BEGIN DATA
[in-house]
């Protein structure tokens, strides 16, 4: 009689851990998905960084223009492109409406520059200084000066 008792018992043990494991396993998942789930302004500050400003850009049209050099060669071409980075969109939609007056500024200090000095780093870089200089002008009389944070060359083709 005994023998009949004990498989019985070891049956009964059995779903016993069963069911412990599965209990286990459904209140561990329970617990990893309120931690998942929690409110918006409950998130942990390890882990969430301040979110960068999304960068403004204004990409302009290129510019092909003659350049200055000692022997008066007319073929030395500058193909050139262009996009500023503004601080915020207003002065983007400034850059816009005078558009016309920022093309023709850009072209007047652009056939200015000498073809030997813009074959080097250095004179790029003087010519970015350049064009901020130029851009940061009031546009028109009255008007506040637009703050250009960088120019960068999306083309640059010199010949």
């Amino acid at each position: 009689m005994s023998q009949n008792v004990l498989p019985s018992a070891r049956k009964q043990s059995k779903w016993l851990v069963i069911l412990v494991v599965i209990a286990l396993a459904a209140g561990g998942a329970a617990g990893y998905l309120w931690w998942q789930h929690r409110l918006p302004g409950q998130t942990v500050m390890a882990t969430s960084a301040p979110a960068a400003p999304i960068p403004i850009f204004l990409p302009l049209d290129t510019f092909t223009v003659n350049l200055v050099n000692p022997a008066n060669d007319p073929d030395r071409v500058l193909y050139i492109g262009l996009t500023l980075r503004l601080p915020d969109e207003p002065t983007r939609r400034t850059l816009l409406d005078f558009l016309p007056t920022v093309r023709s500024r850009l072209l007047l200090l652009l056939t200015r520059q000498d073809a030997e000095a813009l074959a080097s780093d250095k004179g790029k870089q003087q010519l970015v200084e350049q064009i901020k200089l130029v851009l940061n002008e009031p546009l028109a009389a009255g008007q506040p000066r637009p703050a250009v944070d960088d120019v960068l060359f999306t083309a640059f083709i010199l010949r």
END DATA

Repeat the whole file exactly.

[in-house]
């Protein structure tokens, strides 16, 4: 009689851990998905960084223009492109409406520059200084000066 008792018992043990494991396993998942789930302004500050400003850009049209050099060669071409980075969109939609007056500024200090000095780093870089200089002008009389944070060359083709 005994023998009949004990498989019985070891049956009964059995779903016993069963069911412990599965209990286990459904209140561990329970617990990893309120931690998942929690409110918006409950998130942990390890882990969430301040979110960068999304960068403004204004990409302009290129510019092909003659350049200055000692022997008066007319073929030395500058193909050139262009996009500023503004601080915020207003002065983007400034850059816009005078558009016309920022093309023709850009072209007047652009056939200015000498073809030997813009074959080097250095004179790029003087010519970015350049064009901020130029851009940061009031546009028109009255008007506040637009703050250009960088120019960068999306083309640059010199010949």
């Amino acid at each position: 009689m005994s023998q009949n008792v004990l498989p019985s018992a070891r049956k009964q043990s059995k779903w016993l851990v069963i069911l412990v494991v599965i209990a286990l396993a459904a209140g561990g998942a329970a617990g990893y998905l309120w931690w998942q789930h929690r409110l918006p302004g409950q998130t942990v500050m390890a882990t969430s960084a301040p979110a960068a400003p999304i960068p403004i850009f204004l990409p302009l049209d290129t510019f092909t223009v003659n350049l200055v050099n000692p022997a008066n060669d007319p073929d030395r071409v500058l193909y050139i492109g262009l996009t500023l980075r503004l601080p915020d969109e207003p002065t983007r939609r400034t850059l816009l409406d005078f558009l016309p007056t920022v093309r023709s500024r850009l072209l007047l200090l652009l056939t200015r520059q000498d073809a030997e000095a813009l074959a080097s780093d250095k004179g790029k870089q003087q010519l970015v200084e350049q064009i901020k200089l130029v851009l940061n002008e009031p546009l028109a009389a009255g008007q506040p000066r637009p703050a250009v944070d960088d120019v960068l060359f999306t083309a640059f083709i010199l010949r």